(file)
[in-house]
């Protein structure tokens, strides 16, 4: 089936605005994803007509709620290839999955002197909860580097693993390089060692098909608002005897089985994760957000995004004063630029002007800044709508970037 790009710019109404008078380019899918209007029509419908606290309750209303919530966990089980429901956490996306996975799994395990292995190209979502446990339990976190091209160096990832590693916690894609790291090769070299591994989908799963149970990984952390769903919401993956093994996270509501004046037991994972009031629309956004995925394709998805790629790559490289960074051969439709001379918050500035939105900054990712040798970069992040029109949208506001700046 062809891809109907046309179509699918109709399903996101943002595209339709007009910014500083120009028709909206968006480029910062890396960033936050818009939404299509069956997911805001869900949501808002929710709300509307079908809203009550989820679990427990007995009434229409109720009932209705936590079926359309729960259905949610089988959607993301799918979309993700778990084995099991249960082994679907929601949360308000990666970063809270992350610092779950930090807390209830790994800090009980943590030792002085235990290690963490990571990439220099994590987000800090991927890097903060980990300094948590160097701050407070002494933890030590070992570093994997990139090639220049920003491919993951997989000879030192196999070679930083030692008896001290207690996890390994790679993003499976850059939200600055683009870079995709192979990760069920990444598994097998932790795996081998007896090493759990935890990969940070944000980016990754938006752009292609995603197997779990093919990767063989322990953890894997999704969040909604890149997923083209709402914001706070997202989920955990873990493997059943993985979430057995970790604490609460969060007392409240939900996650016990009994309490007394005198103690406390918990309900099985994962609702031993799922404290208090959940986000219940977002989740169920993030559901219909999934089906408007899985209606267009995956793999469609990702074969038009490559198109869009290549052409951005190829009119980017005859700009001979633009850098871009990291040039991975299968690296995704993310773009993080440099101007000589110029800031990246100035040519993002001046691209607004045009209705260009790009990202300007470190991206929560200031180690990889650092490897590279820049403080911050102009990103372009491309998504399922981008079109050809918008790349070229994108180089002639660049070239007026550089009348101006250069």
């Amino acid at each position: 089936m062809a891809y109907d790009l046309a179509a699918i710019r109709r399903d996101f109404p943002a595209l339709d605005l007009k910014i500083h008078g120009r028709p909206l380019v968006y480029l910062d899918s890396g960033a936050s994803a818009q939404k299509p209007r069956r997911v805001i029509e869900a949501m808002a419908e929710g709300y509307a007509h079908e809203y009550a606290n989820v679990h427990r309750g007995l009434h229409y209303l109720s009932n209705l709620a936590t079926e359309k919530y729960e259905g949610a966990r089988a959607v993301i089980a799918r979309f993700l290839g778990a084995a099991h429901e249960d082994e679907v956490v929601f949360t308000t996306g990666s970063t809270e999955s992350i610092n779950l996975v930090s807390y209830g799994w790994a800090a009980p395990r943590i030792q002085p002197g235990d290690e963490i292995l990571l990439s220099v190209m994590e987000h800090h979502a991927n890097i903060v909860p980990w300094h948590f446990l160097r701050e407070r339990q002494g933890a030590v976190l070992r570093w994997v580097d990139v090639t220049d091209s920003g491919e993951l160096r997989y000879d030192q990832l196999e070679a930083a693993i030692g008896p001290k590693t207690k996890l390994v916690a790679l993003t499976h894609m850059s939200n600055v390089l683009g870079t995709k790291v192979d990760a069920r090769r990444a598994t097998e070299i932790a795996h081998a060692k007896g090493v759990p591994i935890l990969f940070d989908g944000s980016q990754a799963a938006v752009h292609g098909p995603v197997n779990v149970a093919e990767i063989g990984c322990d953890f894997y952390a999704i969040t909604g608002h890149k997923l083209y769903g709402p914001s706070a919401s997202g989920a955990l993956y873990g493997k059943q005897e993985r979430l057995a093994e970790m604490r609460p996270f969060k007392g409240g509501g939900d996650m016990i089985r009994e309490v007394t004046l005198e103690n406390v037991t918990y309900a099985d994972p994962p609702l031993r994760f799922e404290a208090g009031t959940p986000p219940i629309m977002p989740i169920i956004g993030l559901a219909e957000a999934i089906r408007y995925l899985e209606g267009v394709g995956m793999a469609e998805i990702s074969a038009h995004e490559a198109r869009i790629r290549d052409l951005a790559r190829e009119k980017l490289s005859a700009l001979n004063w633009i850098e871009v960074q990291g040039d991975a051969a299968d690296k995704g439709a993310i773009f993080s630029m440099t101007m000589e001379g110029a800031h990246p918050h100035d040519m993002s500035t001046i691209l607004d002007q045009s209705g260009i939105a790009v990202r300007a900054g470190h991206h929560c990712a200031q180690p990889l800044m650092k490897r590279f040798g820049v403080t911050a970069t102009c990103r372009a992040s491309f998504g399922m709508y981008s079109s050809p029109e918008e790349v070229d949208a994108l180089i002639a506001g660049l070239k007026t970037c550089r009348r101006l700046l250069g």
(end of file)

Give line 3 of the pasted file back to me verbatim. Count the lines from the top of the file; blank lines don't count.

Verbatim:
């Amino acid at each position: 089936m062809a891809y109907d790009l046309a179509a699918i710019r109709r399903d996101f109404p943002a595209l339709d605005l007009k910014i500083h008078g120009r028709p909206l380019v968006y480029l910062d899918s890396g960033a936050s994803a818009q939404k299509p209007r069956r997911v805001i029509e869900a949501m808002a419908e929710g709300y509307a007509h079908e809203y009550a606290n989820v679990h427990r309750g007995l009434h229409y209303l109720s009932n209705l709620a936590t079926e359309k919530y729960e259905g949610a966990r089988a959607v993301i089980a799918r979309f993700l290839g778990a084995a099991h429901e249960d082994e679907v956490v929601f949360t308000t996306g990666s970063t809270e999955s992350i610092n779950l996975v930090s807390y209830g799994w790994a800090a009980p395990r943590i030792q002085p002197g235990d290690e963490i292995l990571l990439s220099v190209m994590e987000h800090h979502a991927n890097i903060v909860p980990w300094h948590f446990l160097r701050e407070r339990q002494g933890a030590v976190l070992r570093w994997v580097d990139v090639t220049d091209s920003g491919e993951l160096r997989y000879d030192q990832l196999e070679a930083a693993i030692g008896p001290k590693t207690k996890l390994v916690a790679l993003t499976h894609m850059s939200n600055v390089l683009g870079t995709k790291v192979d990760a069920r090769r990444a598994t097998e070299i932790a795996h081998a060692k007896g090493v759990p591994i935890l990969f940070d989908g944000s980016q990754a799963a938006v752009h292609g098909p995603v197997n779990v149970a093919e990767i063989g990984c322990d953890f894997y952390a999704i969040t909604g608002h890149k997923l083209y769903g709402p914001s706070a919401s997202g989920a955990l993956y873990g493997k059943q005897e993985r979430l057995a093994e970790m604490r609460p996270f969060k007392g409240g509501g939900d996650m016990i089985r009994e309490v007394t004046l005198e103690n406390v037991t918990y309900a099985d994972p994962p609702l031993r994760f799922e404290a208090g009031t959940p986000p219940i629309m977002p989740i169920i956004g993030l559901a219909e957000a999934i089906r408007y995925l899985e209606g267009v394709g995956m793999a469609e998805i990702s074969a038009h995004e490559a198109r869009i790629r290549d052409l951005a790559r190829e009119k980017l490289s005859a700009l001979n004063w633009i850098e871009v960074q990291g040039d991975a051969a299968d690296k995704g439709a993310i773009f993080s630029m440099t101007m000589e001379g110029a800031h990246p918050h100035d040519m993002s500035t001046i691209l607004d002007q045009s209705g260009i939105a790009v990202r300007a900054g470190h991206h929560c990712a200031q180690p990889l800044m650092k490897r590279f040798g820049v403080t911050a970069t102009c990103r372009a992040s491309f998504g399922m709508y981008s079109s050809p029109e918008e790349v070229d949208a994108l180089i002639a506001g660049l070239k007026t970037c550089r009348r101006l700046l250069g």